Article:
I look forward to 100 pounds from now and how much I will appreciate being there, more than someone who has always been thin. I always thought about that but couldn’t put it into words like you can… you are so eloquent!


Lori • January 5, 2007 at 4:17 pm

I love that part about the built-in asshole detector. Everything you wrote is really so true. But I don’t see you as being overweight, Ms Pasta Queen!


Jen • January 5, 2007 at 4:29 pm

I looked at your pics (in 3D, even) and think you look great. And the transformation is even more dramatic seen from all angles like that. You deserve to pose in front of a few mirrors!


R • January 5, 2007 at 5:51 pm

thank you for such an inspiring post. I think you are successful because of your fabulous attitude. You look to the good and appreciate what you have.

It has as much to do with your inner mindset as anything.

But you do look gorgeous now ;)


Jenna • January 5, 2007 at 5:53 pm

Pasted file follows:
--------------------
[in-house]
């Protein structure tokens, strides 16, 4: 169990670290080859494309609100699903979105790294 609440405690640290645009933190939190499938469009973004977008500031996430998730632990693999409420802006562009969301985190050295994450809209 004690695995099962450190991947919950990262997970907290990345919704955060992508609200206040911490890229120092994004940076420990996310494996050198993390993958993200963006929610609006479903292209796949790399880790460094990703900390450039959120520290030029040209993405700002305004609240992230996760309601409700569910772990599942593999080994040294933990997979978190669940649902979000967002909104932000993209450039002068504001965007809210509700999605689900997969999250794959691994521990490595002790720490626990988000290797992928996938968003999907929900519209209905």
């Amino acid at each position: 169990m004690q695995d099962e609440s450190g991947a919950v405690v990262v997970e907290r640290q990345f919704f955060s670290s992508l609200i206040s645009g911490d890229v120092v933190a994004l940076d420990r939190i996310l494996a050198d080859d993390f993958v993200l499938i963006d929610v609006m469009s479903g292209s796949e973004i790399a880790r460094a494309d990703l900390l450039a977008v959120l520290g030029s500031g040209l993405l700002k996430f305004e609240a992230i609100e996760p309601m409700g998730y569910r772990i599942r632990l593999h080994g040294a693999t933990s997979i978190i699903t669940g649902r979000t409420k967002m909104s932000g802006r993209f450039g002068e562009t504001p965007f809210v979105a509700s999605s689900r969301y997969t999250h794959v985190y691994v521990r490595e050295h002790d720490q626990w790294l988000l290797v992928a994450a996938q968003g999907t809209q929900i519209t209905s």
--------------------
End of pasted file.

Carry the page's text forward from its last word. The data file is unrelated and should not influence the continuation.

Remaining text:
Thanks for the great post. :o )


Mymsie • January 5, 2007 at 6:14 pm

Agreed. Unfortunately, making fun of overweight people seems to be the last safe prejudice of our society. :(


Rosemary Grace • January 5, 2007 at 6:41 pm

I absolutely agree. I am sure that experiencing being overweight has enabled me to deal much better with having a 4 inch scar in the middle of my face from cancer surgery. It’s only been a year, but It’s pretty easy for me to look in the mirror and see something I like, and focus on that.

Meanwhile, I see my brilliant beautiful beanpole sister HATING herself in the mirror because she is in her 30s and her face is changing and she has to work harder to stay in her favourite pants. She has always been very thin, now she’s thin, but athletic, she was a model when she was in her late teens, and I am so sure that it has set herself up to fixate on her looks as the source of self worth. If she’d had to deal with not being able to own jeans at all for years because there were none to fit her…I don’t think she’d mind so much changing from a size 4 to a size 6.